Over the past many years we have accumulated a nice following for our students through events we host. There is a good amount of networking between youth orchestras, teacher organizations, and other studios. We also all participate to maintain a strong online community and this contributes to the kids feeling supported and encouraged. Between school orchestra, youth orchestra, family, friends and church, there is a virtual fabric of support that is truly palpable. So last year one thing I started doing to celebrate the announcement of finalists was to invite this studio following to the live final rounds. The finals are exciting and full of great talent. I also invite the rest of the studio. Many students who attend are not competing yet but will be in a year or so and they are very inspired just watching the process with a classmate involved. Frequently the finalists themselves have their own troops to call in. I then get the privilege of getting to know them as well. Celebrating the final round as an achievement in and of itself helps reinforce the idea that being “in the arena” is winning already and whatever happens after that point is icing on the cake. I want the finalists to feel the warmth of people who have seen them grow both as musicians and also as people. They have rooted for them all along in all of their separate circles and share a sense of pride for all they have accomplished. We have a quote we use in all of our programs in the studio which reads “the development and success of an artist is always connected to the support of their family and community”.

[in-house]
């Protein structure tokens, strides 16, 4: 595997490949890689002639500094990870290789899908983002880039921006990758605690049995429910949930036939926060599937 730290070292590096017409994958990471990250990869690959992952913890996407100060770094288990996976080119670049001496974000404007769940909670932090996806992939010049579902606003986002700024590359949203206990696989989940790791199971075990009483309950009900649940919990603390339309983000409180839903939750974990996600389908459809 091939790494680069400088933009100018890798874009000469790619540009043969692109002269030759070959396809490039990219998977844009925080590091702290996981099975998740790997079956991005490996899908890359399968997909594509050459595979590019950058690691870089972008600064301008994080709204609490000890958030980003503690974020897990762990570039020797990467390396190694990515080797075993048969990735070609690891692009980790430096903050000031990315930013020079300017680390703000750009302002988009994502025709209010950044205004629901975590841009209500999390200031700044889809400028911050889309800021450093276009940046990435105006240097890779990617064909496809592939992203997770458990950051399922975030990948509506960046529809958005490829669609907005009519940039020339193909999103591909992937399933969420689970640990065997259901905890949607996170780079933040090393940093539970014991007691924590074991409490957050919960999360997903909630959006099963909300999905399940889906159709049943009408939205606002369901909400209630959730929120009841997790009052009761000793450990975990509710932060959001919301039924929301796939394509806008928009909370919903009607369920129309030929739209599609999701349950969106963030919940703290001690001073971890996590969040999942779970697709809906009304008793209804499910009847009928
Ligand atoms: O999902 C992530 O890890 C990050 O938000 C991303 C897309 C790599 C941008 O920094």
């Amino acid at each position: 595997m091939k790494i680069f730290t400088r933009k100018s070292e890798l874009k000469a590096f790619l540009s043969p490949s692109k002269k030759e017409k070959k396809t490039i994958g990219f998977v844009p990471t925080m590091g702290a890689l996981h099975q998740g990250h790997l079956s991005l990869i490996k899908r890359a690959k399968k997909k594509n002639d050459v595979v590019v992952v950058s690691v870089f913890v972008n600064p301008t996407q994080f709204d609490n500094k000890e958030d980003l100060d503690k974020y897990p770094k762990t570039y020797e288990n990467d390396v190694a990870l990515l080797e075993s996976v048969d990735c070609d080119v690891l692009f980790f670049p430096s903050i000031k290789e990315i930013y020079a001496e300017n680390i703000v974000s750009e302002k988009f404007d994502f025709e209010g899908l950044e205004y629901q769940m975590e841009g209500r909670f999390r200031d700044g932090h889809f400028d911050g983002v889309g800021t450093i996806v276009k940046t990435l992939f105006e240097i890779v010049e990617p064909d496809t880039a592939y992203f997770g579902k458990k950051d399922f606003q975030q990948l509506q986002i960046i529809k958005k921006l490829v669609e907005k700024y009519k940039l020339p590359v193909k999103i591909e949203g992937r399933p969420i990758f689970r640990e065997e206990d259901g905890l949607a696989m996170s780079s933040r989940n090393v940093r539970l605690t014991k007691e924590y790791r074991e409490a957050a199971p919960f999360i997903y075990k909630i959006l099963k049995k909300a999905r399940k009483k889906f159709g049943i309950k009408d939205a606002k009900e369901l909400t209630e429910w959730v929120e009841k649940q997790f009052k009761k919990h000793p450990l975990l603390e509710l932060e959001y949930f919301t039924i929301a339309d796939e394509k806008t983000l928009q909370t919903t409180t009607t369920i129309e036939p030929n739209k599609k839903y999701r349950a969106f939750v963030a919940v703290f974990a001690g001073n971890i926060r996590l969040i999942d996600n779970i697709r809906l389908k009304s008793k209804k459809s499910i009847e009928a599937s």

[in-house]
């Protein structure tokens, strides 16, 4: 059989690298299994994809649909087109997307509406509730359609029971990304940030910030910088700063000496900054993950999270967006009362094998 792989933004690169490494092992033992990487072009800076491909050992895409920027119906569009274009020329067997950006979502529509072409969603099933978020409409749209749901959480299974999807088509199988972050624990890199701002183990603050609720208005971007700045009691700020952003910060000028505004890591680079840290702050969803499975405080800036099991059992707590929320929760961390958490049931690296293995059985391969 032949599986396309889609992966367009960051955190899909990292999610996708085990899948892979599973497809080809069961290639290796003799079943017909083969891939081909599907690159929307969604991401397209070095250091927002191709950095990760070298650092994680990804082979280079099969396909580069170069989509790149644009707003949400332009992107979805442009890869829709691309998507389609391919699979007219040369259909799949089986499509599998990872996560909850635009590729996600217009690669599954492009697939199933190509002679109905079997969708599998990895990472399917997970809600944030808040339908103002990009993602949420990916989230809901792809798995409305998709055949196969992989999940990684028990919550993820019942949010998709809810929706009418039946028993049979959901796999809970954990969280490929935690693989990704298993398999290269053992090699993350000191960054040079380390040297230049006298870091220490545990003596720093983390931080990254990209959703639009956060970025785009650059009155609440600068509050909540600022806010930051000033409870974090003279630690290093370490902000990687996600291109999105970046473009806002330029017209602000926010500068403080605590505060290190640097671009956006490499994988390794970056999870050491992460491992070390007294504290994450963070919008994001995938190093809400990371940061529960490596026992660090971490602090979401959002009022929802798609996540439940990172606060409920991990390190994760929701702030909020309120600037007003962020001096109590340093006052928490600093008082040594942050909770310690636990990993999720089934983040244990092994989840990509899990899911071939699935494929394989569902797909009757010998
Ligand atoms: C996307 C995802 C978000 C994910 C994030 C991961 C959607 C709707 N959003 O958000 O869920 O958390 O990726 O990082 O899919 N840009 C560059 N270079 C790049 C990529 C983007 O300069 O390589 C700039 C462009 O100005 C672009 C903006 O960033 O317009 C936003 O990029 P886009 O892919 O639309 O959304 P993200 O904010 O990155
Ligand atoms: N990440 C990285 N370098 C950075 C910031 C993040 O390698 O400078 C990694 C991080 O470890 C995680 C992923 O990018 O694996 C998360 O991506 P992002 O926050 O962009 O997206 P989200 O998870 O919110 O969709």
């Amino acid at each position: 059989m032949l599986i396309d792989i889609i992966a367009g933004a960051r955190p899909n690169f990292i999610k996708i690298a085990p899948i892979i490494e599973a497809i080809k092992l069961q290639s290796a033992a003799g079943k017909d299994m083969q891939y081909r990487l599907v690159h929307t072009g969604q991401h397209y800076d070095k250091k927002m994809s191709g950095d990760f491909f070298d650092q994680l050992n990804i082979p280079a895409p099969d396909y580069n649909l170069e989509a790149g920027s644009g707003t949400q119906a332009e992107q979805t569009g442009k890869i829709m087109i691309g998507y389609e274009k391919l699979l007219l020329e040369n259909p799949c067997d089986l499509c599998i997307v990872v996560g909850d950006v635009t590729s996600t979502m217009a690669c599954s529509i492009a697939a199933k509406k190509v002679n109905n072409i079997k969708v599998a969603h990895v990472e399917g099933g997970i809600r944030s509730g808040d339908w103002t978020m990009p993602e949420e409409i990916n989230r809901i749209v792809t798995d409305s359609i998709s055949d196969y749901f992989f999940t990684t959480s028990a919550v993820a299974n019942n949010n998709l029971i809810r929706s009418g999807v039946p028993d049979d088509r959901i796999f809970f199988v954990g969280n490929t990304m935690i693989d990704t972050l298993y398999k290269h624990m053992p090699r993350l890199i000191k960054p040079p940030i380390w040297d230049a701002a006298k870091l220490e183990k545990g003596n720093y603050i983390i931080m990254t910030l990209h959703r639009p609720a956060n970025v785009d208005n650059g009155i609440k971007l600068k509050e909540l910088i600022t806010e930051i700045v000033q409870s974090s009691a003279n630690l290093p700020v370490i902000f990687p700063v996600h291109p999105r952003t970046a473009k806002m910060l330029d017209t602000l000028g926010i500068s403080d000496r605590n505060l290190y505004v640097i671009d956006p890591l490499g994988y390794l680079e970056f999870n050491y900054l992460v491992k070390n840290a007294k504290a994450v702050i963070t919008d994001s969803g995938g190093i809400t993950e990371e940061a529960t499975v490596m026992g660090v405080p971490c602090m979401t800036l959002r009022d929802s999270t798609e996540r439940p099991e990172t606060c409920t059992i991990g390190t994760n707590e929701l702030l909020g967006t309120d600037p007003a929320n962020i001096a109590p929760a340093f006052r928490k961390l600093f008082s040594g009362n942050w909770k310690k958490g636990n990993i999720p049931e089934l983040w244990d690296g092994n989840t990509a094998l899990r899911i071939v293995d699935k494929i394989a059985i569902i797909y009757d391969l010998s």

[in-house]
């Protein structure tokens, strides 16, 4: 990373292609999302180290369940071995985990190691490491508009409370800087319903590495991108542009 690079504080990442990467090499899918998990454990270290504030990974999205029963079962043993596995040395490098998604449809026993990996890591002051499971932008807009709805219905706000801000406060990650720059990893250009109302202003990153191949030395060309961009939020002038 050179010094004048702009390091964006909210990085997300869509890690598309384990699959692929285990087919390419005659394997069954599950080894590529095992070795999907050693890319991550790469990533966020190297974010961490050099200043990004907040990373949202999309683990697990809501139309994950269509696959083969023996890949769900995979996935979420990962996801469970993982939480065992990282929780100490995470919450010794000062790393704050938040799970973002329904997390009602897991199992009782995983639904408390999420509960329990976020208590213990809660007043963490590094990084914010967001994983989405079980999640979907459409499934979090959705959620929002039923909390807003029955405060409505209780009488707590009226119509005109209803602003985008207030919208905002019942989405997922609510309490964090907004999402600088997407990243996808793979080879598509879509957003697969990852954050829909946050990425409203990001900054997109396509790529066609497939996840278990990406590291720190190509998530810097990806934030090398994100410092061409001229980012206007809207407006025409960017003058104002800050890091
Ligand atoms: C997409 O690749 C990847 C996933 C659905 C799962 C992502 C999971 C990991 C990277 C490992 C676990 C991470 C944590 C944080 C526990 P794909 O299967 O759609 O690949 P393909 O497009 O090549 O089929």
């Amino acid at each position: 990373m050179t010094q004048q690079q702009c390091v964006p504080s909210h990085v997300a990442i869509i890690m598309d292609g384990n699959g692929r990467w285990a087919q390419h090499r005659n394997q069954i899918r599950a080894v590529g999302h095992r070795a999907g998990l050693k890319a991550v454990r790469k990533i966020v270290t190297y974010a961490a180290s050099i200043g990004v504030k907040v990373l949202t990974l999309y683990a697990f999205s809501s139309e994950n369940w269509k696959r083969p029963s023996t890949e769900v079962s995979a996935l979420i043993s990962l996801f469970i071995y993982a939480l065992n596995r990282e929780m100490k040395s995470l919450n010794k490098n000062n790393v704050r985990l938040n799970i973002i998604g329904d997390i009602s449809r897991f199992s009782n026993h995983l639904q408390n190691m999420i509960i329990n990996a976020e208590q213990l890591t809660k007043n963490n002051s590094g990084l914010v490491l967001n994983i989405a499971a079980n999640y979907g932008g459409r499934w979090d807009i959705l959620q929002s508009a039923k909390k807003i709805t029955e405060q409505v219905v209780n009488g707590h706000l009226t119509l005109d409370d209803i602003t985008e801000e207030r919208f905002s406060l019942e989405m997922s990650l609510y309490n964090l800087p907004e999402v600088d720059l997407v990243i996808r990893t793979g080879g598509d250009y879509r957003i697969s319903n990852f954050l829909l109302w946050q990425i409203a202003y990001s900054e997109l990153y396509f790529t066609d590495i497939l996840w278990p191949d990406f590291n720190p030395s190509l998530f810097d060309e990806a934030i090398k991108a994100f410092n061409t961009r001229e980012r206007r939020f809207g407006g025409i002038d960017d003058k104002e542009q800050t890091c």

I hope that by preparing them in all of these ways I am not only helping them experience something empowering for each event but that I am also contributing to them managing this on their own one day. They have so much to offer through their music making and I believe preparation often gets lost in a practice room. By employing all of these methods of preparation, they are honoring every part of themselves and each other.
Next in this blog series: Competition Etiquette, and Carrying the Experience Forward.
PHOTO CREDIT: Inju Heo
Galamian's Principles of the Violin
Long one of the standards for violin teachers and students, Ivan Galamian's Principles of Violin Playing and Teaching offers both principles and practice exercises to help develop violinists of all ages and abilities. This new edition includes a foreword by Sally Thomas.